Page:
Terry Hull
6-Apr-2007, 05:43
Lost Horizons By Hilton. I am still looking for shangri la

John Kasaian
6-Apr-2007, 20:04
I've got a short road trip coming up. I'm taking Thomas Mann's 'The Magic Mountain' along. I'm 3/4 of the way through and its been a delightful book so far.

Blueberrydesk
14-Apr-2007, 11:04
Travels with Charley, by John Steinbeck.

Eric Woodbury
14-Apr-2007, 11:30
When I travel, I like to read about where I am going. One of my favorites was when I went to Alaska and read John McPhee's, Coming Into The Country.

Monty McCutchen
15-Apr-2007, 09:06
Anything by Walter Mosely. A truly gifted writer.

Eric James
1-Jun-2007, 17:09
Cormac McCarthy's Blood Meridian. It's a severe and violent book and perhaps not for everyone yet the writing is stunningly beautiful and lends itself particularly well to harsh and remote landscapes, where I usually like to camp and hike.

This title popped up a number of times. Last weekend I was at Titlewave Books in Anchorage and noticed that they had a fine condition first edition, unsigned. The price was $1150. It seem as though others agree with Colin and Kirk!

Eric James
6-Oct-2007, 10:41
I just read Cormac McCarthy's book, The Road - this book will put all of your LF trials and tribulations on the road into perspective.

Colin Graham
6-Oct-2007, 12:06
I just read Cormac McCarthy's book, The Road - this book will put all of your LF trials and tribulations on the road into perspective.
What a great and disturbing book. It does make troubles with changing tents pale by comparison!

Duane Polcou
6-Oct-2007, 12:30
Penthouse Forum. But only when I visit the Grand Tetons.

Bruce Barlow
8-Oct-2007, 06:26
"Young Men and Fire" by Norman Maclean. The story of the Mann Gulch fire that was the first fire to kill Smokejumpers. Maclean is a gifted storyteller who weaves the book to circle and circle like the blowup that killed these young men. And it's the story of a man coming to grips with the end of his life (Maclean), and it's a little bit of a love story about his dead wife, whose ashes are on a hilltop not far from Mann Gulch. Be ready to shed a lot of tears for a lot of reasons, not all of them sad.

Maclean also wrote "A River Runs Through It," which is also delightful, but not in the same class.

Michael Graves
8-Oct-2007, 07:08
Wright Morris; Photographs and Words

Michael T. Murphy
9-Oct-2007, 09:29
Yes, "Desert Solitaire", definitely. :)

Also, some old classics:

"Blue Highways", William Least Heat Moon

"Zen and the Art of Motorcycle Maintenance", Robet M. Persig

"On the Road", Jack Kerouac

I think those are best appreciated when you are feeling a little lost and lonely and small and insignificant and unknown - like when travelling. :p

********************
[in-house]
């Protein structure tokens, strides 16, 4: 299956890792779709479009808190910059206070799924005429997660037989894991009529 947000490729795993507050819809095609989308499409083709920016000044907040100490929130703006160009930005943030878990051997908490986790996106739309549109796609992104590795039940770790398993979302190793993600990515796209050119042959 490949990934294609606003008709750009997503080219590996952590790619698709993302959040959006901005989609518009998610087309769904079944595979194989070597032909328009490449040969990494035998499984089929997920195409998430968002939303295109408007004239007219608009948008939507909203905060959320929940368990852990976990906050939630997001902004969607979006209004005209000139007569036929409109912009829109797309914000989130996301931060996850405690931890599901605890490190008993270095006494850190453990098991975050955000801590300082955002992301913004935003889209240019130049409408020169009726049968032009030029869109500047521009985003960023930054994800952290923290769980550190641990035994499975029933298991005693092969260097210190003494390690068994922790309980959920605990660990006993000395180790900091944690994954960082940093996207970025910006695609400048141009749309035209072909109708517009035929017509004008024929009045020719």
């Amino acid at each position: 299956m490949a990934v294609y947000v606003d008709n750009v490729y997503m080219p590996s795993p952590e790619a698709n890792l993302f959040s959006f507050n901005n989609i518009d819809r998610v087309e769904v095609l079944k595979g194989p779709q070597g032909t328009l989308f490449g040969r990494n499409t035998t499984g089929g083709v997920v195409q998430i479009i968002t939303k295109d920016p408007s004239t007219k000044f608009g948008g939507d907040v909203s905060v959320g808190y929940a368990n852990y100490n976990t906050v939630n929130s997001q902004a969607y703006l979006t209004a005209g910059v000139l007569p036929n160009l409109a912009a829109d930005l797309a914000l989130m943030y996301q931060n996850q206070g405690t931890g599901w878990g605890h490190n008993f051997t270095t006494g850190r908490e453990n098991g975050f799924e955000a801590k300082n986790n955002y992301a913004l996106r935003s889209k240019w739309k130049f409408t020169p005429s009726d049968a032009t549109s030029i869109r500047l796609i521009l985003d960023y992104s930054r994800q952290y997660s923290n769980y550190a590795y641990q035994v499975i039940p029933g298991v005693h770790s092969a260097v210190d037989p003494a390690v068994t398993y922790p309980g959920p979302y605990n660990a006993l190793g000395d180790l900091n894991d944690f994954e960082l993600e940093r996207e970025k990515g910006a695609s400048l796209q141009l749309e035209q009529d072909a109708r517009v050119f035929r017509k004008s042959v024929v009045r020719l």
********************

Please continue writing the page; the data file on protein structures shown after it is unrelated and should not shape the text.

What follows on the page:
If you want to get depressed instead, "The Virgin Suicides."

Personally I would read that one close to home and close to people I care about. I got completely sucked in envisioning people I knew growing up. Big mistake by the end! :)

Or, an oddball suggestion, but an incredible two books together: Knut Hamsun, "Under the Autumn Star", and "A Wanderer Plays on Muted Strings." A young wanderers experience, and an older man who follows the same paths years later. Hamsun is probably the most important writer no-one has ever heard of. :D He won the Nobel Prize for literature in 1920.

Edit: Here is a link to a free download off the text of the two books together, called "Wanderers."

ftp://ibiblio.org/pub/docs/books/gutenberg/etext05/7wand10.txt

I decided I needed to re-read it - has been 20+ years. I'll also post the first few paragraphs to give you a feel. Maybe something every landscape photog should read? (I first read this when I lived in a tent in Northern Michigan. I love mystics. ;>)


WANDERERS
I.

Smooth as glass the water was yesterday, and smooth as glass it is again
today. Indian summer on the island, mild and warm--ah! But there is no
sun.

It is many years now since I knew such peace. Twenty or thirty years,
maybe; or maybe it was in another life. But I have felt it some time,
surely, since I go about now humming a little tune; go about rejoicing,
loving every straw and every stone, and feeling as if they cared for me in
return.

When I go by the overgrown path, in through the woods, my heart quivers
with an unearthly joy. I call to mind a spot on the eastern shores of the
Caspian, where I once stood. All just as it is here, with the water still
and heavy and iron-grey as now. I walked through the woods, touched to the
heart, and verging on tears for sheer happiness' sake, and saying to
myself all the time: God in heaven. To be here again....

As if I had been there before.

Ah well, I may have been there once before, perhaps, coming from another
time and another land, where the woods and the woodland paths were the
same. Perhaps I was a flower then, in the woods, or perhaps a beetle, with
its home in some acacia tree.

Michael T. Murphy
11-Oct-2007, 09:56
Hey, I didn't mean to kill the thread. :)

I was just re-reading that quote. Makes me want to get out in the woods.

Hugo Zhang
11-Oct-2007, 11:22
I have been reading and rereading James Joyce all the time. An enchanting magician of words. Here is a taste of his Ulysses...



Mr Leopold Bloom ate with relish the inner organs of beasts and fowls. He liked thick giblet soup, nutty gizzards, a stuffed roast heart, liverslices fried with crustcrumbs, fried hencods' roes. Most of all he liked grilled mutton kidneys which gave to his palate a fine tang of faintly scented urine.

Kidneys were in his mind as he moved about the kitchen softly, righting her breakfast things on the humpy tray. Gelid light and air were in the kitchen but out of doors gentle summer morning everywhere. Made him feel a bit peckish.